With the neck finished, it’s time to check it’s playable and in the best shape to do it’s job when it’s attached to the body. It’s a new neck, so I’d expect it to be at least level. I don’t have a straight edge made specifically for guitar fingerboards – so I check as best I can by sighting along the edges and checking where I can with a laser level. Ultimately, it’s the frets which will have to be level to eliminate fret buzz – so I check the neck over with a fret rocker. All in all, things seem to check out OK – but there are a couple of noticeable `bumps` – the most noticeable of which just happens to be around the 12th and 13th frets – right in the middle of the board.
So – it’s a light once over with the levelling beam. This is a dead straight aluminium, square section tube with abrasive paper firmly attached down the sides. The fingerboard is taped up to protect the finish, and then the frets are marked along the ridge with a permanent black marker. The levelling beam is then gently run along the length of the neck in a series of straight passes, and the tops of the frets are levelled. As the metal is eroded, the black marker is also removed – so you can see low spots in the frets, as they remain black. The idea is to gently and consistently remove fret material until every fret shows a clean silver stripe, and all the black on the very tops of the frets has been removed.
My levelling beam, (by Hellfire tools in Manchester), has two grades of grit – one on each side – so once the frets are level with the coarse grit, I turn the beam over and follow over with the finer grit edge. Each one of the frets now has a flat top, and each has to be reshaped to remove the hard edges, and restore the required, domed shape. A special file – triangular section with slightly curved faces and blunted edges – is used to work each fret back to a curve, and to remove any sharpness. It’s a lengthy job.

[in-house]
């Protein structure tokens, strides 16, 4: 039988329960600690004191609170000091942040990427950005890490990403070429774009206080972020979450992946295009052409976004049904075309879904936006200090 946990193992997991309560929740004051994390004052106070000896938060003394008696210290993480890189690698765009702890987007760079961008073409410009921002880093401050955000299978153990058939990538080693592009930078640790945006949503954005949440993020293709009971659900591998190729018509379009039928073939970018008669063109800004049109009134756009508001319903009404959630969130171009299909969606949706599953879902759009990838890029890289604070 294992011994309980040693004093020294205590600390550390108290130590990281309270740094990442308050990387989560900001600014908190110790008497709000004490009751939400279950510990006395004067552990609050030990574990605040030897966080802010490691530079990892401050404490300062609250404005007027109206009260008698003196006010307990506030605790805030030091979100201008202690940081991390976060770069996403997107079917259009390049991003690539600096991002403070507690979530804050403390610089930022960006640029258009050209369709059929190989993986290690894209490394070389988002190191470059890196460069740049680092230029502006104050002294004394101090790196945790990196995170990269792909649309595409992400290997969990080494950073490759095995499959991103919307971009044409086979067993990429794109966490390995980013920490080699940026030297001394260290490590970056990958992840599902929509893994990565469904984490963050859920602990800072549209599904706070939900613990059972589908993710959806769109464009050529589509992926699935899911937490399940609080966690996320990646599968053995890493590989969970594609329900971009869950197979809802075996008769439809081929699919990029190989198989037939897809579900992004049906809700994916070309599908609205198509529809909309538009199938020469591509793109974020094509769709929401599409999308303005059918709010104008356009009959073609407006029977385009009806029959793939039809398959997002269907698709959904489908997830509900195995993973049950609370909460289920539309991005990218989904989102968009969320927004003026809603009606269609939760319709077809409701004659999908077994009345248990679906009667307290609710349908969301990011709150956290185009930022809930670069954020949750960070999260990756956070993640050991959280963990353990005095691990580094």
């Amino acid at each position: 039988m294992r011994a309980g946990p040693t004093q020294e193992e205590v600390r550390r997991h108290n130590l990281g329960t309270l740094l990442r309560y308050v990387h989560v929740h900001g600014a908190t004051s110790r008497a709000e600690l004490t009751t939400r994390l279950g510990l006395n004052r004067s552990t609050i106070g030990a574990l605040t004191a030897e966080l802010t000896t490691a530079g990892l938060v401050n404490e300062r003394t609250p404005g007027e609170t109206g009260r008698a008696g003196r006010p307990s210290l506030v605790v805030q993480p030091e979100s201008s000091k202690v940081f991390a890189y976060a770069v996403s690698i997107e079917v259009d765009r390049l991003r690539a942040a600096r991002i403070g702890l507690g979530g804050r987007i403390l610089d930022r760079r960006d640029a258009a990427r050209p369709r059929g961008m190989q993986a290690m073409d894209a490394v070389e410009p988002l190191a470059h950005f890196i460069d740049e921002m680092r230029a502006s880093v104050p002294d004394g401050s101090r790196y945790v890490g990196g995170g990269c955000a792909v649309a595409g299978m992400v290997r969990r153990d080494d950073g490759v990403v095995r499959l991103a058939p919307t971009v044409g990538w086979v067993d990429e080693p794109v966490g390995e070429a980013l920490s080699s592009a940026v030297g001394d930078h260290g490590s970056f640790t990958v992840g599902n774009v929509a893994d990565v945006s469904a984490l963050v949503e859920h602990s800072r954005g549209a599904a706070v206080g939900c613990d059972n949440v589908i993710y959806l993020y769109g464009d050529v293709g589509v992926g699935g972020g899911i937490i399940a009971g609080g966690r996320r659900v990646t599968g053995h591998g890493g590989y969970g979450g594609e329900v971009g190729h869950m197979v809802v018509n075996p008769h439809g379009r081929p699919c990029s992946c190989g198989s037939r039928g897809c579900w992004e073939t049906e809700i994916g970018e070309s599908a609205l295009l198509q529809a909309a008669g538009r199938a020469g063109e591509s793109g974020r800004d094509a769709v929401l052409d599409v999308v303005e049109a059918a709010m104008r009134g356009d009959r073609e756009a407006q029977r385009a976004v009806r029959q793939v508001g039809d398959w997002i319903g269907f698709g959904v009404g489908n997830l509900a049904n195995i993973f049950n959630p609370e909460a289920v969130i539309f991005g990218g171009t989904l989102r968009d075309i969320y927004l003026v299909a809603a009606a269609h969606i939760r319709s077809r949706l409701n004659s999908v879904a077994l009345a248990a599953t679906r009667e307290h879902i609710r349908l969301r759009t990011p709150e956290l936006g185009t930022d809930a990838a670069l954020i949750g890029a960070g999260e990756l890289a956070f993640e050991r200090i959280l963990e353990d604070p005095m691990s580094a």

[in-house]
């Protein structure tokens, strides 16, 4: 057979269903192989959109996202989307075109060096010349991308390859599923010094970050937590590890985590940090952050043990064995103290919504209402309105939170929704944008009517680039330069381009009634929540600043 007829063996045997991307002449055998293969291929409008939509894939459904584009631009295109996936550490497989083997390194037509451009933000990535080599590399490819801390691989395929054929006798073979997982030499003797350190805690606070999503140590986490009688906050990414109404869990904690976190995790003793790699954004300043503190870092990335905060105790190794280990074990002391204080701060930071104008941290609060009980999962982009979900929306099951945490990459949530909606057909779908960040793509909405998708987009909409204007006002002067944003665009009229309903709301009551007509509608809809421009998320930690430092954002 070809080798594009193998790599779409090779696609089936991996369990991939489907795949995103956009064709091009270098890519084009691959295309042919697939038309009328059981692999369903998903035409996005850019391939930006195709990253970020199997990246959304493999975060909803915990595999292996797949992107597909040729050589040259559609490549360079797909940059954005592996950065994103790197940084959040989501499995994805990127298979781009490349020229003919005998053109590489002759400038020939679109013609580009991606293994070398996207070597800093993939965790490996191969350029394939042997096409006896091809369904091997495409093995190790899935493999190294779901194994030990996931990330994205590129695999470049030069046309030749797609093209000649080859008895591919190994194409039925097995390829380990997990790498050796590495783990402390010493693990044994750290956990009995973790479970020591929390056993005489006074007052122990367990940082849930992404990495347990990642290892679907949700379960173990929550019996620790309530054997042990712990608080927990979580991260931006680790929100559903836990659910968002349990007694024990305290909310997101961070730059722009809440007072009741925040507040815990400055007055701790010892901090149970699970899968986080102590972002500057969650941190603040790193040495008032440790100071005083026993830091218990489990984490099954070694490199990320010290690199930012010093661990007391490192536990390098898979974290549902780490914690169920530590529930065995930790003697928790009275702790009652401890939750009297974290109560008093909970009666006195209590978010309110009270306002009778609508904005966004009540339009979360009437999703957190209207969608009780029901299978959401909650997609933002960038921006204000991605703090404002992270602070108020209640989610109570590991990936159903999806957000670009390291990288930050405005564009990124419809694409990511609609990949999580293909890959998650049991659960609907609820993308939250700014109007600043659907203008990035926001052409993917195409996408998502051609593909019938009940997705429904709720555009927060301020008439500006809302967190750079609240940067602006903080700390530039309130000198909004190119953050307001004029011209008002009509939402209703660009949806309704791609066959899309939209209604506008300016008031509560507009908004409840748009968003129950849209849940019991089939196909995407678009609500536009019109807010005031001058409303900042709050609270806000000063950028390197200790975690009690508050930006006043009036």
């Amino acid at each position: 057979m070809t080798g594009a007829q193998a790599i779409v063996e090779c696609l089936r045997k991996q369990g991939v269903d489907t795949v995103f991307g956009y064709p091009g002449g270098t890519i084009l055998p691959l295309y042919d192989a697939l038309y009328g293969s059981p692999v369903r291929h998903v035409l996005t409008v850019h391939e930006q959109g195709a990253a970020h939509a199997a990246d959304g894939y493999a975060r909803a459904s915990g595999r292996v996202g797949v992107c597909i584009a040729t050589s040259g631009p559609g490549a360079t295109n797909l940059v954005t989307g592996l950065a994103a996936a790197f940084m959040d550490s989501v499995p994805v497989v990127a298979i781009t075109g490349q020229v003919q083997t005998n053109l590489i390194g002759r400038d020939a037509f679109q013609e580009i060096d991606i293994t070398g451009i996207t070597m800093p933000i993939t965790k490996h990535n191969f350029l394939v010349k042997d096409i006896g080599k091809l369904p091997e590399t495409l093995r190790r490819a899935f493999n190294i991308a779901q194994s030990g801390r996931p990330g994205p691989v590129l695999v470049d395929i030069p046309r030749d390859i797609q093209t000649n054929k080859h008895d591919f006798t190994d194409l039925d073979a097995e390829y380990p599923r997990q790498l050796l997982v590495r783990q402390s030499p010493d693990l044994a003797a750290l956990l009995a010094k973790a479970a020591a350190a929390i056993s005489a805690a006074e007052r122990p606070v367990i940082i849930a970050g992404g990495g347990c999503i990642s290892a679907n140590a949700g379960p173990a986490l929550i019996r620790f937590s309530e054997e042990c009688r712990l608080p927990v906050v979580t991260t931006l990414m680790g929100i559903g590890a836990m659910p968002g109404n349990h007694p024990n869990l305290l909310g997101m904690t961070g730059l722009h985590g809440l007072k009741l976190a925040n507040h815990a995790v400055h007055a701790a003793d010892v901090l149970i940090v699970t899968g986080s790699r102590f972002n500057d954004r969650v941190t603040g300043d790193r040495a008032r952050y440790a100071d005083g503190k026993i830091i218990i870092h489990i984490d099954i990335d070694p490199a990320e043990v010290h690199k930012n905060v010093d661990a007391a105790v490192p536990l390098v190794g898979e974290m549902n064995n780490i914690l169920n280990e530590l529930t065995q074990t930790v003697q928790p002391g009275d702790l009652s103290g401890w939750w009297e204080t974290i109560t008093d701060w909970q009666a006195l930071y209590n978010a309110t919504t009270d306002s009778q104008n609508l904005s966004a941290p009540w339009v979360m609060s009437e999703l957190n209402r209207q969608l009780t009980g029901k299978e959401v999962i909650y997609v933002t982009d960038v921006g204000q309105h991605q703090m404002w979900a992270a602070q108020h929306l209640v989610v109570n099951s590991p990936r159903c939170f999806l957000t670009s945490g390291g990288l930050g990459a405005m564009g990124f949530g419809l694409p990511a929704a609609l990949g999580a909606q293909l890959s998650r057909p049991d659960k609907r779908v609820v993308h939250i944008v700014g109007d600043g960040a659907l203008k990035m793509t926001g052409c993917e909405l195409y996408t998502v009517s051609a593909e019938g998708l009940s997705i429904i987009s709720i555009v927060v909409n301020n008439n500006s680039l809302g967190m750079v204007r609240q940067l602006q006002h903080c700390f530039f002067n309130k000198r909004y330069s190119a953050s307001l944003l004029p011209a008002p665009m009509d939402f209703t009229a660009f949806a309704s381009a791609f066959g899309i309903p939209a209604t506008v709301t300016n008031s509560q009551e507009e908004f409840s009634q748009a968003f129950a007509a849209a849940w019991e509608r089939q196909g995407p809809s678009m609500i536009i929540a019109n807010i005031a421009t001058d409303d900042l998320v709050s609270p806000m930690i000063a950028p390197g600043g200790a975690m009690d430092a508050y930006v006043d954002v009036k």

Once the frets are properly shaped – they need polishing. There are a lot of file marks and scratches, and these all need polishing out. I don’t have any wire wool handy, so I start with a good scrub using Mirka abrasive pads to get rid of the real rough stuff. After that, I run 400 grit paper up and down the neck over all the frets. I wrap a good amount around my fingers, and let the paper do the work. When it looks like things are polishing up, I switch to 600 and then onto 800 grits.
After that, I run 1200 grit paper along the length of each fret, and they’re beginning to look good and shiny. I then clean the fretboard off and then go over each fret with four grades of fret rubber. I don’t know if this is totally necessary – the polished frets already look good – but I don’t want to have to do this too often and, having put the best part of a day aside just for fret polishing and neck prep – I don’t want to have to do it again.
Once the frets are done – they shine like new. I run over the neck with cleaner and polish, (both Fender products for nitro finishes). I’m now ready to look at attaching the neck to the body.